This article first appeared on my website, Lockwatcher's Lair – I am duplicating it here to share my experience using this system with my fellow Lumberjocks. While not specificly “woodworking” this system can speed up the process of reconditioning old tools without destroying them. The Rust Bucket Let me first thank my good friend Dave, of Pearce Woodworking for this great idea. Dave had some used hand tools he needed to clean up and had located this method th...
well unfortunately i will not be able to have the table saw station that i was hoping for but a router table is something i need so i am making one on the side of my table saw. i started by cutting down all the MDF with my cousin pat’s (Anthrax) help. then i started putting the torsion box together. it is all based on where the bolts are for my table saw and in the center fitted for the rockler plate that i am planning on getting in the future just i don’t have the money now. so h...
Thanks for joining in again and I apologize for the delay. Hand is doing a lot better and it feels great to be back in the shop. Thanks for your patience and your encouragement to get better. In this section we will focus on shaping and sanding our pieces. In my opinion, this is the most important part of the process. Depth is what makes a piece really stand out and the more depth you use in your project the better you’re going to like the end result. We have all seen intarsia pieces...
In the spirit of giving back to all you LJ’s who have inspired and informed me, here is an attempt to share the making of 4 tool bar handles. My wife gave me four 1/2” tool bars and 12 carbide cutters for Christmas from my wish list. Wanted to try some Easy Wood carbide type tools at a reasonable price level. To hold the cost down my wish list specified bars and cutters from Big Guy Productions and then turn my own handles for them. Step 1 – Turn HandlesThe project star...
Thanks for joining us for the third installment of “Intarsia Basics” and this is where it starts to get really fun. Cutting out the pattern is one of the best parts of doing this kind of art. It takes a little practice to get used to using your saw. You can look up some practice patterns or just make some zig zags, loop the loops, straight lines, gentle curves, and circles on a piece of paper and glue to a practice board. Cut out some of these and you will start getting used to the “feel ...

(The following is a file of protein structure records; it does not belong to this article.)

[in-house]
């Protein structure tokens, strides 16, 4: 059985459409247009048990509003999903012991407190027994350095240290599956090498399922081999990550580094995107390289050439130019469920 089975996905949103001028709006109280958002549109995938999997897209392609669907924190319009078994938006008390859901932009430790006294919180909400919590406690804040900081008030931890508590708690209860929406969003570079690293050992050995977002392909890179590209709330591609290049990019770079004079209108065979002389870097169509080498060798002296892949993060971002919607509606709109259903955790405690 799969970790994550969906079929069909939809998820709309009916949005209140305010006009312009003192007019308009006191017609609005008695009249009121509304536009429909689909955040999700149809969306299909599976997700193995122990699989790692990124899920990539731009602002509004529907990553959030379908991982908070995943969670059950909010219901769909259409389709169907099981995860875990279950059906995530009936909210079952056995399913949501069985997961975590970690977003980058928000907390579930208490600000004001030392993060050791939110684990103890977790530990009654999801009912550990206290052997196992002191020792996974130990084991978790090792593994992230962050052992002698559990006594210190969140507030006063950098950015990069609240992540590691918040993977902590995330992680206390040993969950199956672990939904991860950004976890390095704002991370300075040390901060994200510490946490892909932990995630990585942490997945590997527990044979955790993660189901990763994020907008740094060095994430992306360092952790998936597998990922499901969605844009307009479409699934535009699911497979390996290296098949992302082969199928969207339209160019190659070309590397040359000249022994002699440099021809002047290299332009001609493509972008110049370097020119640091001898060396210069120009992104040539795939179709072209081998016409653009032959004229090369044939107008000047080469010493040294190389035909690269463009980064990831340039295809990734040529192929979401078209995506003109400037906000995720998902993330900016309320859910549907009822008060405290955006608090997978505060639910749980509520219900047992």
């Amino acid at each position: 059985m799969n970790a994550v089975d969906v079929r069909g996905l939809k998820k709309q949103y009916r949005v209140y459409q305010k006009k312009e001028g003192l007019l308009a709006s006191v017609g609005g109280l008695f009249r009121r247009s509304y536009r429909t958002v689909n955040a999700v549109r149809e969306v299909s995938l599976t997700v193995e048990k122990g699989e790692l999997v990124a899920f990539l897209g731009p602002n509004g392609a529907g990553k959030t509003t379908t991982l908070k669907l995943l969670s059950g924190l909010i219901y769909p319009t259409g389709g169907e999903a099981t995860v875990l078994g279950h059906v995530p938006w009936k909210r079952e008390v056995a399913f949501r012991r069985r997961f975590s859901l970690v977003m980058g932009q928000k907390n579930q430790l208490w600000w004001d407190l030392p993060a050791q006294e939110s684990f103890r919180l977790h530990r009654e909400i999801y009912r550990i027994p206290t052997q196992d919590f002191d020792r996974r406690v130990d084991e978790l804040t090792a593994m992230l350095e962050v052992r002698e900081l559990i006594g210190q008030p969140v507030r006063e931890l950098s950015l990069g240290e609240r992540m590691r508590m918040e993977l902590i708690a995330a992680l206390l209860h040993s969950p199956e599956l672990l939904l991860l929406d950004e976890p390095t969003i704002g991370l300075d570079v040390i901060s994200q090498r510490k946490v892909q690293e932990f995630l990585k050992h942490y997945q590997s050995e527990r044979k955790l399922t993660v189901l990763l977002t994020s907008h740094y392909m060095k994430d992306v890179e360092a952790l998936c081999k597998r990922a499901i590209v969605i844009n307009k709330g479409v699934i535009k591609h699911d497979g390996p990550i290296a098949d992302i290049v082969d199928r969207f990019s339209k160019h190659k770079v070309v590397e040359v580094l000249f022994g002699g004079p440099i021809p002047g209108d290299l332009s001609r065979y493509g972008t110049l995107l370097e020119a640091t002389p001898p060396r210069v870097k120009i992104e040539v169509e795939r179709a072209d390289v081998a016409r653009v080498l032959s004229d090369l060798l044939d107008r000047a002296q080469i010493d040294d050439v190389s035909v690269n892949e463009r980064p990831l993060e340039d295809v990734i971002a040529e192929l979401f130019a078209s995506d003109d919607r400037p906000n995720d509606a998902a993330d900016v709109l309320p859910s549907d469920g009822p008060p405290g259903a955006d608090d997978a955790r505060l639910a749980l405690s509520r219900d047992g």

We recently purchased a new washer, & dryer, & we didn’t want to spend $400 for the factory pedestals, so I’m making my own. They should cost us about $75 ~~~~~~~~~~~~~~~~~~~~~~~~~~~~~~~~~~~~~~~~~~~~~~~~~~~~~~~~~~~~~~~~~~~This is the factory made pedestal~~~~~~~~~~~~~~~~~~~~~~~~~~~~~~~~~~~~~~~~~~~~~~~~~~~~~~~~~~~~~~~~~~~The front load machines are kind of low without a pedestal. It makes it kind of tough on the back muscles.~~~~~~~~~~~~~~~~~~~~~~~~~~~~~~~~~~~~~...
Here are the steps I used to make an obelisk incense burner. I selected a 3 1/2” square by 7” long piece of pretty wood. Box elder in this case. I made a drawing to scale and then had to plan the steps in the process so I did not get ahead of my self because it would be impossible to do some of the steps out of order. Being an incense burner it need air flow to keep the cone burning. I started with the top vent holes while the block was whole. 4 -3/16 holes on a 3/4”...
Here’s a video update on my steam bending project. Enjoy:
Hey Everyone! i know its been awhile but i finally have another episode of the Teenage Woodworker to put up! in this episode i talk about how i do mortise and tenons. so i hope that everyone likes it! So I hope that everyone likes the episode. i will have another one out sometime next week. I’m taking the T-Chisel challenge and making a step stool so i figure that i will document that. i have some cool things to show. especially the finish! so i hope that everyone liked it and...
Well, its been awhile now so i figured that it was time for another shop tour. i have made a lot of shop additions in the past few months and i have gone from just a kid with a few tools to this now having a fully funtional shop and being able to sell my work and taking in commissions. so here is my updated shop tour watch out it gets a little crazy at the end, but i left it in for giggles :) so i hope that everyone liked it. i’m really not sure what the next videos i am going t...
- My Journey As A Scroll Saw Pattern Designer - 1190 parts
- Extremely Average - 324 parts
- A journey into the workshop. - 87 parts
- Daily Update - 87 parts
- Just for Fun... - 81 parts
- "Hobbit Holes in MyWorld" --by RusticWoodArt - 77 parts
- WoodWriting Haiku Thursday's --by RusticWoodArt - 74 parts
- The Craftsman's Path - 67 parts
- As The Lathe Turns - 67 parts
- Workshop Development - 65 parts
- Sheila Landry (scrollgirl) - 1212 entries
- frank - 417 entries
- degoose - 388 entries
- dbhost - 331 entries
- Ecocandle - 325 entries
- MsDebbieP - 300 entries
- Martin Sojka - 297 entries
- Karson - 293 entries
- William - 249 entries
- Betsy - 221 entries
- Stevinmarin - 212 entries
- mafe - 206 entries
- Gary Fixler - 204 entries
- Todd A. Clippinger - 187 entries
- Chris Davis - 183 entries
- Rustic - 183 entries
- PurpLev - 162 entries
- shipwright - 160 entries
- BritBoxmaker - 159 entries
- stefang - 145 entries